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The Hudson Valley’s Native American history comes alive in Greenburgh

Learn about how this land we walk on was used thousands of years ago on this Road Trip: Close To Home to the Greenburgh Nature Center.

News 12 Staff

Nov 25, 2021, 12:43 PM

Updated 935 days ago

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Learn about how this land we walk on was used thousands of years ago on this Road Trip: Close To Home to the Greenburgh Nature Center.
There's no shortage of history in the Hudson Valley, especially Native American history, and there are educational programs to teach you all about it at the center. "They had culture, they had music, they had art, they had different engagements with different communities. It was such a rich, rich culture and heritage and, unfortunately, not enough people know about it," says Travis Brady, of the Greenburgh Nature Center.
Visitors can immerse themselves into the world of the first people of the Hudson Valley with structures like a longhouse. "It's all-natural materials, there's no metal, there are no screws. There are nothing really current construction materials in there. They would've built it, it would've been a learned technique that you would've passed on to your family and to your kids," says Brady.
In the center’s Native American Replica Village, visitors learned how tribes not only survived, but thrived, solely off of their natural environment. "When people come to our program, they'll certainly learn that the tribes were known as the Eastern Woodland Indians, and we kind of the tie the woodlands back to the 'store.' Anything you need, you go to the woods for," explains Brady.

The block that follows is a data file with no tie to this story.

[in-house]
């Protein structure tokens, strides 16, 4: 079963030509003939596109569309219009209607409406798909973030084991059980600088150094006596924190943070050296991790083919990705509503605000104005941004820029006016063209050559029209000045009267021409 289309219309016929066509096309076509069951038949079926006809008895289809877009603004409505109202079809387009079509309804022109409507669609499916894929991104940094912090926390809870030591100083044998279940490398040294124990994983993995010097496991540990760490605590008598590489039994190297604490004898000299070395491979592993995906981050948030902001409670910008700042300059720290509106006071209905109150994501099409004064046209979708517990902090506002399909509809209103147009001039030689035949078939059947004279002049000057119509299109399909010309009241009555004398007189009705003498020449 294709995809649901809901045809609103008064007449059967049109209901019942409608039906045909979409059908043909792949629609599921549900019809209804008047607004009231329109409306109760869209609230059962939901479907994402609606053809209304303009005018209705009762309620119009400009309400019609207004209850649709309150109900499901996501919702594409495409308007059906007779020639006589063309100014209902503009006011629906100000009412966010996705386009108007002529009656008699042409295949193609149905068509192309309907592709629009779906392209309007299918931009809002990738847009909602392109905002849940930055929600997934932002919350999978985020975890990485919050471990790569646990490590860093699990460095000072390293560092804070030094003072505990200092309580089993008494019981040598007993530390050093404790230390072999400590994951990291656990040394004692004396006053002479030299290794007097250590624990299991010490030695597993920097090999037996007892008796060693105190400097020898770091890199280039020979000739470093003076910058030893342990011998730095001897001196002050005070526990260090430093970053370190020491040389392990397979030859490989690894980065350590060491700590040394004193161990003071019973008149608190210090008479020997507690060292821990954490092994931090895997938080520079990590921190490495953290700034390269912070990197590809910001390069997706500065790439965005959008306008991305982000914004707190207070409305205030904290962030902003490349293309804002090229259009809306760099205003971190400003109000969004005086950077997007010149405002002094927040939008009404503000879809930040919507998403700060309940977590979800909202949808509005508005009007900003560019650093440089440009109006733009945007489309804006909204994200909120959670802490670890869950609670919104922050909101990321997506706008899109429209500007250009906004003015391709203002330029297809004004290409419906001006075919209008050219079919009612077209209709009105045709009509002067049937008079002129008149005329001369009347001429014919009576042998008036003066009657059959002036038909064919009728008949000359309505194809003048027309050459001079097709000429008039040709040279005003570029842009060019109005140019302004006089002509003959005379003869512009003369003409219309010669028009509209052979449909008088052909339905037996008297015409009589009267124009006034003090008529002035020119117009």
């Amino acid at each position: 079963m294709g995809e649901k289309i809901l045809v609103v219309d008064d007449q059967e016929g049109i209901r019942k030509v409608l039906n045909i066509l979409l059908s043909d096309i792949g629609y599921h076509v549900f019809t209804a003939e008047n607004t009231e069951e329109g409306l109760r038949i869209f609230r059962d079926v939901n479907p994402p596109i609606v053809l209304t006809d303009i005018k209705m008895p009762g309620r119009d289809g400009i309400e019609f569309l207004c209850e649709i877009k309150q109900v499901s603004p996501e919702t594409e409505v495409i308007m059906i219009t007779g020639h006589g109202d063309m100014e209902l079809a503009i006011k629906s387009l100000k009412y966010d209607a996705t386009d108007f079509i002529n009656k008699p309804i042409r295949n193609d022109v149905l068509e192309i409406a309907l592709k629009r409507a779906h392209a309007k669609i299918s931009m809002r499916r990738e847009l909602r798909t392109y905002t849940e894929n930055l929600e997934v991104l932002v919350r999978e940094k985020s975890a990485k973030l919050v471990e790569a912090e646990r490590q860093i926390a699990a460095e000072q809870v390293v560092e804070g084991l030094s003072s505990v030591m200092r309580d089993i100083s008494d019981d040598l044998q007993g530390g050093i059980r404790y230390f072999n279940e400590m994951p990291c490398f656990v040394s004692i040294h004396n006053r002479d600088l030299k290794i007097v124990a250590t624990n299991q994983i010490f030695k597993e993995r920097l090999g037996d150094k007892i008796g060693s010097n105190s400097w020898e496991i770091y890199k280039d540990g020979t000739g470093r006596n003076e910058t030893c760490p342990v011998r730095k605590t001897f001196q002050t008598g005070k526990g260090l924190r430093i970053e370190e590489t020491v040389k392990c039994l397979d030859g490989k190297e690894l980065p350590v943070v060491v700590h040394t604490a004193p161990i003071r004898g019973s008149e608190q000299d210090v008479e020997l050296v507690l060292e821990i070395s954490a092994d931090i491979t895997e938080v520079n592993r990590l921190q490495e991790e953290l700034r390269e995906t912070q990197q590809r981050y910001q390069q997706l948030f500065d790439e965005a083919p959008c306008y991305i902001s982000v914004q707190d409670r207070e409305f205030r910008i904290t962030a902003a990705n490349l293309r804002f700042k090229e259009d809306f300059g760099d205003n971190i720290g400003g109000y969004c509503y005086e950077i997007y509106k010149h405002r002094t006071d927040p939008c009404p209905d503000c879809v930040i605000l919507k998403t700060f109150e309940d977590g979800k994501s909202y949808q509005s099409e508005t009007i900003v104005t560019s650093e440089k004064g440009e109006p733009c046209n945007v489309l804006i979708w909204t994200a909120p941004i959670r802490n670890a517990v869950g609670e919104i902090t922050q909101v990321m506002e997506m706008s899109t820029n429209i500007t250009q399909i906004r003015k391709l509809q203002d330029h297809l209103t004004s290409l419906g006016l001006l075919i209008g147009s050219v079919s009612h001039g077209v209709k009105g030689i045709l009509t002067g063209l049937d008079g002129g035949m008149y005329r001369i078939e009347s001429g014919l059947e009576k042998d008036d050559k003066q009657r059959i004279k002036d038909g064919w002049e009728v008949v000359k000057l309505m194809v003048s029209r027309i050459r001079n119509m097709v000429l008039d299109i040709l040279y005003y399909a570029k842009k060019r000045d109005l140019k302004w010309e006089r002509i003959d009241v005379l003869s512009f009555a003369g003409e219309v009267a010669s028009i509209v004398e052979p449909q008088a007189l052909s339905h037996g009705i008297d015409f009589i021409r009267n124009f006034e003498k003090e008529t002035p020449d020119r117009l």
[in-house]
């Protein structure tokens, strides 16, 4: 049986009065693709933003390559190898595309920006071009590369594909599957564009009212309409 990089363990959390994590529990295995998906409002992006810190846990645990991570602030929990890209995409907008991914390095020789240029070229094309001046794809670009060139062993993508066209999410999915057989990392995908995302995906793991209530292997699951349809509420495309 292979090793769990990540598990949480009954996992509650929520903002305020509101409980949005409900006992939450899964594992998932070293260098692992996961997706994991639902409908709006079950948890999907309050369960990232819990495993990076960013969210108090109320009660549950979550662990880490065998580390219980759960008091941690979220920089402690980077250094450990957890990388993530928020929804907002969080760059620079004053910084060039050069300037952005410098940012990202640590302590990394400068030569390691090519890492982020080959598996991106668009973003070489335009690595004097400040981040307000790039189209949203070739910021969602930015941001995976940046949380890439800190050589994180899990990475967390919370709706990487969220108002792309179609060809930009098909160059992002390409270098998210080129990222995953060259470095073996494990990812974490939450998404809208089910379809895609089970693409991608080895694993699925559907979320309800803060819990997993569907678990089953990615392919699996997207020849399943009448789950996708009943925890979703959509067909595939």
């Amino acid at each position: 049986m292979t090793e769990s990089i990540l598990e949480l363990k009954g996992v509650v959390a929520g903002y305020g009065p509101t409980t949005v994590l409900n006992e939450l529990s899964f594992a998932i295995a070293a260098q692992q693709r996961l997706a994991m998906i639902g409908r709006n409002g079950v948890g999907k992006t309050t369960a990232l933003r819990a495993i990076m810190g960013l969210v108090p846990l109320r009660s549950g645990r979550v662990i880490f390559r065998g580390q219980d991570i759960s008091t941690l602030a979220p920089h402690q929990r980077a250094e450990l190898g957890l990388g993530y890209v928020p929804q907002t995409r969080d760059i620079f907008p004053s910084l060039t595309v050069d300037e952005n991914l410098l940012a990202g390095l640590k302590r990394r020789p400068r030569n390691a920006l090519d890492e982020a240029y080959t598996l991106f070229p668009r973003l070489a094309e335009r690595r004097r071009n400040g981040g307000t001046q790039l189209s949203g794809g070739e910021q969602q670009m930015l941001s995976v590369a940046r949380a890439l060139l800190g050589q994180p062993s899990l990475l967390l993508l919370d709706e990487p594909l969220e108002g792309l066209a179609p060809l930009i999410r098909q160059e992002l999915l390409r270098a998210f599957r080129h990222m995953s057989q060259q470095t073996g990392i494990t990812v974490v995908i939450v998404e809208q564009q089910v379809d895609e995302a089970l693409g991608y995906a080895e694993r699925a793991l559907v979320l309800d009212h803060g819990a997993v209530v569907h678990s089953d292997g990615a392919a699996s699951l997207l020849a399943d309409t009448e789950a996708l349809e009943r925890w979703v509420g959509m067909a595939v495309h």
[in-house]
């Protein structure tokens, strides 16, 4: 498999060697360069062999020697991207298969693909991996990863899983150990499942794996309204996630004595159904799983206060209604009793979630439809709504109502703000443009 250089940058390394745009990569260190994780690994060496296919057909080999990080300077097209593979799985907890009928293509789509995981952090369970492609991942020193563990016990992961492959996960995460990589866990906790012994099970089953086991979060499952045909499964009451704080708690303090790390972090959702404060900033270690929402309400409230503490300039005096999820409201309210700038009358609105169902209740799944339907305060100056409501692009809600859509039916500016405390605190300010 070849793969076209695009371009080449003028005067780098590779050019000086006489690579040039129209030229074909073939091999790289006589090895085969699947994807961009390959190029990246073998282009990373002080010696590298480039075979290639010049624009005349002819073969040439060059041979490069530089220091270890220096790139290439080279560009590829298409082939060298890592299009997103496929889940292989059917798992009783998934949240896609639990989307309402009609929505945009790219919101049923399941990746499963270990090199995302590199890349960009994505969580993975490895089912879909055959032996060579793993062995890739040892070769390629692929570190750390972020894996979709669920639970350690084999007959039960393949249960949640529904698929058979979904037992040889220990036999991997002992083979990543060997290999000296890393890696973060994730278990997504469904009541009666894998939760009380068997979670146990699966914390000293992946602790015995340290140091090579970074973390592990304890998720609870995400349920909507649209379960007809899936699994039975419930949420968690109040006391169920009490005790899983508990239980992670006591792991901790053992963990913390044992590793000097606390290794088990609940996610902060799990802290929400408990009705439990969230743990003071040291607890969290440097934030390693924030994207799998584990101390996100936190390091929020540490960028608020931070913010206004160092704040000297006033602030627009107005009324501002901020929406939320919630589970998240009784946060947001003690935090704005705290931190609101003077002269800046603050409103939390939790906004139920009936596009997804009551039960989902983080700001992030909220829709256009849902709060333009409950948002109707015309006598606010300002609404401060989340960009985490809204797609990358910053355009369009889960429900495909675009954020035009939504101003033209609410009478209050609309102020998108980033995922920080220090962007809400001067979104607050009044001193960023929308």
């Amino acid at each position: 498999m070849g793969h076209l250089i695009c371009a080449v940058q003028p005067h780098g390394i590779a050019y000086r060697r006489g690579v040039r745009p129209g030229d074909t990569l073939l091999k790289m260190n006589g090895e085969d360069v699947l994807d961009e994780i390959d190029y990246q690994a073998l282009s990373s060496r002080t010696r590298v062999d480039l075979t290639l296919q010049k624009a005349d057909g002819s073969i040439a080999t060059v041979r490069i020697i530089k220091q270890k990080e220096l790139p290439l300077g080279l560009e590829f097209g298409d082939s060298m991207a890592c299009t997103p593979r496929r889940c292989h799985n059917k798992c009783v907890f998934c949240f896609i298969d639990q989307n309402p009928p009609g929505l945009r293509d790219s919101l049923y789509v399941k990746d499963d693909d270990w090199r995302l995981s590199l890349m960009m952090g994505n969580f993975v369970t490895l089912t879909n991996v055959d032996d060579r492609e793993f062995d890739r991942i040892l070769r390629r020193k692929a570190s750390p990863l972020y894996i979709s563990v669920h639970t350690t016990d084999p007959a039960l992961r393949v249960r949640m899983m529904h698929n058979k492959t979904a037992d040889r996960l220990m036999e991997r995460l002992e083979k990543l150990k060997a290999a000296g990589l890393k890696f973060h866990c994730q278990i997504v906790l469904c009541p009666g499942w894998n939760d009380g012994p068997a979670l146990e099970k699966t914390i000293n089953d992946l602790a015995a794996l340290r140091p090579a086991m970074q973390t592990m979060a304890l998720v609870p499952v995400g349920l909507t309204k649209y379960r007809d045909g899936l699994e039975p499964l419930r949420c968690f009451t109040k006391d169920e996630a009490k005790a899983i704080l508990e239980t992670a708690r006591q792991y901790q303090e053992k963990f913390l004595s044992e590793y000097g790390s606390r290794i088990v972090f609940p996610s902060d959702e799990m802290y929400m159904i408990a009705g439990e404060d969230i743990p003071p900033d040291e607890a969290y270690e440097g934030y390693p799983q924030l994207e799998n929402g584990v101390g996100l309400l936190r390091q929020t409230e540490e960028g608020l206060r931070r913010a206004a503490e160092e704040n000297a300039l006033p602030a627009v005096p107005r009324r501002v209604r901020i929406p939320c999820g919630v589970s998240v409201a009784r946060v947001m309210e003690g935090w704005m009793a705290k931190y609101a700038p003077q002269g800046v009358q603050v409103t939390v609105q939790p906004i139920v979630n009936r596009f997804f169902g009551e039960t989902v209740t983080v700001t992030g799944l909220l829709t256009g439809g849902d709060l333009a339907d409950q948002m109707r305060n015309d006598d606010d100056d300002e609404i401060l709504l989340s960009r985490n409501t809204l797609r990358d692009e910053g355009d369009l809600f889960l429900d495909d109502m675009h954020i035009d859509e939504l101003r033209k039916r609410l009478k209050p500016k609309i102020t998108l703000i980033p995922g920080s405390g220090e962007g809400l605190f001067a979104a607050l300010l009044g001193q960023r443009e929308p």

Those woods provided everything, including how to build canoes! "That's a single piece of wood from a trunk of a tree, to do that today with saws and chainsaws and axes is fairly straightforward, but to do that with stone and bone and fire, it takes a little more knowledge and skill," says Brady.
Along your walk, you'll also come across a life-size wigwam — another style of housing 6,000 years ago.
You will also see what preparing a meal would've looked like.
Then, make your way over to the animals of the nature center. Some played a pretty big role in the lives of the first people -like bald eagles!
And at the barnyard, let your new furry friends make your day.


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